Mary Beekman is a four-year-old ghost who resides in The Beekman Mansion, and considers Brent and Josh her “imaginary friends.” Follow Mary Beekman’s Diary each week to learn what it’s like to be a young child in early 19th century America
The wind has turned and it is much colder than it was earlier in the day. Mother is very relieved she had given direction to bank the cellar. The cool air is coming in though the window sills, under doors and blowing on our feet. She claims that when your feet are chilled, the whole rest of you is cold also.
We all helped to gather large piles of cornstalks and leaves…as many as we could. Sometimes we even used sawdust. The boys and men who help on the farm stack these against the foundation on the outside of the house. They place the most on the windiest, most northern side. Then they place planks on the top to keep the leaves from blowing away. Banking the house keeps the food in our cellar from freezing during the winter and keeps our first floor rooms warmer. The cranberries are kept in a firkin of water in the cellar. If they should freeze, it does them no harm. Father likes cranberry tarts. I know we will have one on Thanksgiving. When the temperature turns cold, the flies disappear. Mother likes that.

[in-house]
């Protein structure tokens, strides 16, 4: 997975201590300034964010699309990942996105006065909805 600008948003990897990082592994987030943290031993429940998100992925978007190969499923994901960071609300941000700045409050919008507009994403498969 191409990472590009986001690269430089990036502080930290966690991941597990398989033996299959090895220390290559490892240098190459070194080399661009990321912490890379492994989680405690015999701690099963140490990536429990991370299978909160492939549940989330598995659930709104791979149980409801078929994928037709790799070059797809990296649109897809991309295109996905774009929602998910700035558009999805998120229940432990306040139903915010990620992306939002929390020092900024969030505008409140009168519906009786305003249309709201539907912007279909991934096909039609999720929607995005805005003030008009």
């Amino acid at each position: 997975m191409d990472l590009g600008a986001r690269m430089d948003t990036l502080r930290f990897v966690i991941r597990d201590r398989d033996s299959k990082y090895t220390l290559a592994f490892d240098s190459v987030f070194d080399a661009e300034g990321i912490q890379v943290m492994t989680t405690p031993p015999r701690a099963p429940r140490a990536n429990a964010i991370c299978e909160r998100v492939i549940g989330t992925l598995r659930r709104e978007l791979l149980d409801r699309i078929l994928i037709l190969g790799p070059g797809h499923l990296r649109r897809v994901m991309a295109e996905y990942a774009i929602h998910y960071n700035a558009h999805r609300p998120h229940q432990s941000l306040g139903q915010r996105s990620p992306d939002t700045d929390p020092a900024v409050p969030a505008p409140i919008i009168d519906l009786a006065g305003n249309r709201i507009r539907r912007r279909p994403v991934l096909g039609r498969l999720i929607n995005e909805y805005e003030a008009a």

I help Mother and the older girls to stuff the cracks around the windows and door with strips of old batting. I use a dull knife to poke the cloth down into the gap tightly. I am not tall enough to go all the way around the window. The bottom sill is my chore. There are some mornings that if there is a fine, dry snow that falls during the night, it seeks its way inside my window sill. That is the kind of snow that sparkles in the morning sun and looks like gems spread over the yard.
We sometimes have to fill long narrow bags made of cloth with sand to place at the bottom of a door. Mother rolls a thick piece of paper into a cone and we pour the sand very slowly into the sack. Josh said his hand was too wiggly to do it without spilling. I did it for him. Brent told us he could pour without using the paper cone. I wonder if I shall have to sweep up after him?